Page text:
Palmer is a town in Alaska with a population of 5,978. Palmer is in Matanuska-Susitna Borough. Living in Palmer offers residents a sparse suburban feel and most residents own their homes. In Palmer there are a lot of coffee shops and parks. Many families and young professionals live in Palmer. The public schools in Palmer are above average.

Real Estate

Crimes and Safety

C+ based on violent and property crime rates.


A based on ethnic and economic diversity


Born at the height of the Great Depression as part of President Franklin Roosevelt’s New Deal relief program to transplant struggling farmers from the Lower 48 to Alaska, Palmer is still known today for its agricultural roots. The town is famed for its 90-pound cabbages, seven-pound turnips, and other monster root vegetables, the result of the midnight sun that shines up to 20 hours a day during the summer.


Palmer is striking because of its blend of farming community and alpine paradise: old red barns and fields of hay are bordered by knife-edged mountain peaks. The downtown area exudes a 1930s ambience; many of the historical buildings have been preserved right down to the antique furniture and wood floors.

The Palmer Museum and Visitor Center is housed in a rustic log cabin and tells the stories of the area's Alaska Native, gold rush, and agricultural history. Next door is the Palmer Showcase Garden, which showcases flowers and the area's famous oversized vegetables in the summer. Also held at the Showcase Garden during summer is Friday Fling, a weekly open-air market with local produce, art, crafts, food, and live music.

A block away is the Colony House Museum, an original farmhouse from the 1930s that was built during the settlement of Palmer. Today its eight rooms are still furnished with artifacts from that era. Guided tours of the museum are accompanied with fascinating stories of farmers adapting to raising crops in Alaska's short growing season.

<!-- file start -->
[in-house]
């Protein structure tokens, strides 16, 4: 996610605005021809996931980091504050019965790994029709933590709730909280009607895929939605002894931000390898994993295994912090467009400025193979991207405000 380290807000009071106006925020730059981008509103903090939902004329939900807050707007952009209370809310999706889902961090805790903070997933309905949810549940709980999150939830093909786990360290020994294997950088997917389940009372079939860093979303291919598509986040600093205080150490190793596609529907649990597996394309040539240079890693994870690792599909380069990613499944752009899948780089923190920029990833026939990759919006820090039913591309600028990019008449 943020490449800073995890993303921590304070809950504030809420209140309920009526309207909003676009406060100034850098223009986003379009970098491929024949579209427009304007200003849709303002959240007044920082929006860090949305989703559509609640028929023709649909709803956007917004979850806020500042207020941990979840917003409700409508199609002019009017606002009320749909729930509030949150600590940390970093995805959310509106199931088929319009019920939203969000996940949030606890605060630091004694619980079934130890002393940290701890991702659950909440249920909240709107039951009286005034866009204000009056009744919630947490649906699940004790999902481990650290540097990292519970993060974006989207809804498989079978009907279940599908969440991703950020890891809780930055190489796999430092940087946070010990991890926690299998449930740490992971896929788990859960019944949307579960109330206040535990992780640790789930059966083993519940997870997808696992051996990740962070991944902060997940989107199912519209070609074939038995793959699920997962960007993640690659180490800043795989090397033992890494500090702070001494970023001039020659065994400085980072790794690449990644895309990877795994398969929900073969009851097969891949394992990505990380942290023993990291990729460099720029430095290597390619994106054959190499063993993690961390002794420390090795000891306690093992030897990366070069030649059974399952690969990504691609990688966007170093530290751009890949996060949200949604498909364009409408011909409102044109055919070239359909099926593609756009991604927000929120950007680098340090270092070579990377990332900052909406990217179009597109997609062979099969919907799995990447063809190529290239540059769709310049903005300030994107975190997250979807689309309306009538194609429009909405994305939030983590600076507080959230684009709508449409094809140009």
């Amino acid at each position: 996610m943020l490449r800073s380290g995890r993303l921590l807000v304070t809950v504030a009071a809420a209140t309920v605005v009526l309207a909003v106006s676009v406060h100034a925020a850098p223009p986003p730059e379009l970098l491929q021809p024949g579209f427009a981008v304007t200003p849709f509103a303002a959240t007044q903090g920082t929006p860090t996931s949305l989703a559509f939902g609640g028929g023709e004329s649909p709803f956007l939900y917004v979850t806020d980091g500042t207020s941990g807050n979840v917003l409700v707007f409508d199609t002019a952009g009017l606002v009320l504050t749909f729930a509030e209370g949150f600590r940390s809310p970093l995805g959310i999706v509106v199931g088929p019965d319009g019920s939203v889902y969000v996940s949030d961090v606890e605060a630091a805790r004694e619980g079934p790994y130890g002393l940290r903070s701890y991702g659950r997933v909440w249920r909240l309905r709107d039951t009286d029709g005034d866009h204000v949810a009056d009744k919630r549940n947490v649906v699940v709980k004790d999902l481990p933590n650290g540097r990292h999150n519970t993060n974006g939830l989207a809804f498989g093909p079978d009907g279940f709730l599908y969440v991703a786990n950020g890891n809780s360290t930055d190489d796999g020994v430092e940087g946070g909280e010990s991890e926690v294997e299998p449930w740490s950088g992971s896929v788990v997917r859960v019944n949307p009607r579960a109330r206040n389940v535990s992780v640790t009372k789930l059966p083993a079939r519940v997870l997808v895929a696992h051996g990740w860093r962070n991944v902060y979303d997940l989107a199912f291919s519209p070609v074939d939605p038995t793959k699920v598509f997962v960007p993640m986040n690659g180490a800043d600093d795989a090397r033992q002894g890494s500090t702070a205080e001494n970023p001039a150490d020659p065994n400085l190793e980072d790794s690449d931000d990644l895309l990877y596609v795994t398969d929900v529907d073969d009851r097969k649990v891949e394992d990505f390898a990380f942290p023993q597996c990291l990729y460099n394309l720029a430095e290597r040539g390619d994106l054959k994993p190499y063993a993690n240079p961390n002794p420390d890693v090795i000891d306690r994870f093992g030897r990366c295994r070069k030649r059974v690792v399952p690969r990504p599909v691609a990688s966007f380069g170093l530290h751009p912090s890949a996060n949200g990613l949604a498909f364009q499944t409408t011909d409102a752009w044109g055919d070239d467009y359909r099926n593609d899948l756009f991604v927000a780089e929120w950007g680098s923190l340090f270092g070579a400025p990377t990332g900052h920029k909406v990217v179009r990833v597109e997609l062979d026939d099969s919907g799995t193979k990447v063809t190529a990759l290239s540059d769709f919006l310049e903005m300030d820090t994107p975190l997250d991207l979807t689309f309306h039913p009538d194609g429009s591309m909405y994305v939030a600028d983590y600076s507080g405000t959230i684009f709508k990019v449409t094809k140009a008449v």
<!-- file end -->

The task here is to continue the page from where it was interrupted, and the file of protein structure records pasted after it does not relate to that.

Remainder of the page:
Many visitors like to drive Palmer's back roads past original colony farms. Begin by heading 9 miles northeast on the Glenn Highway and then hop on Farm Loop Road. If it’s mid- to late summer, keep an eye out for roadside vegetable stands. In June, the town celebrates its roots with Colony Days, a three-day event featuring food, games, races, a farmer’s market, booths, and the popular and entertaining Colony Day Parade.

History and agriculture aren’t the only thing the town has to offer, though. Palmer is central to several day trip possibilities and activities, including hiking in the region’s many state parks, dogsledding, fishing, horseback riding, boating, ATV tours, flightseeing, and more.


To the north, Hatcher Pass Road leads to scenic Hatcher Pass and Independence Mine State Historical Park. Hatcher Pass is a stunning recreational area filled with panoramas of the Talkeetna Mountains, hiking trails, and gold mine artifacts including the 16 remaining buildings of Independence Mine.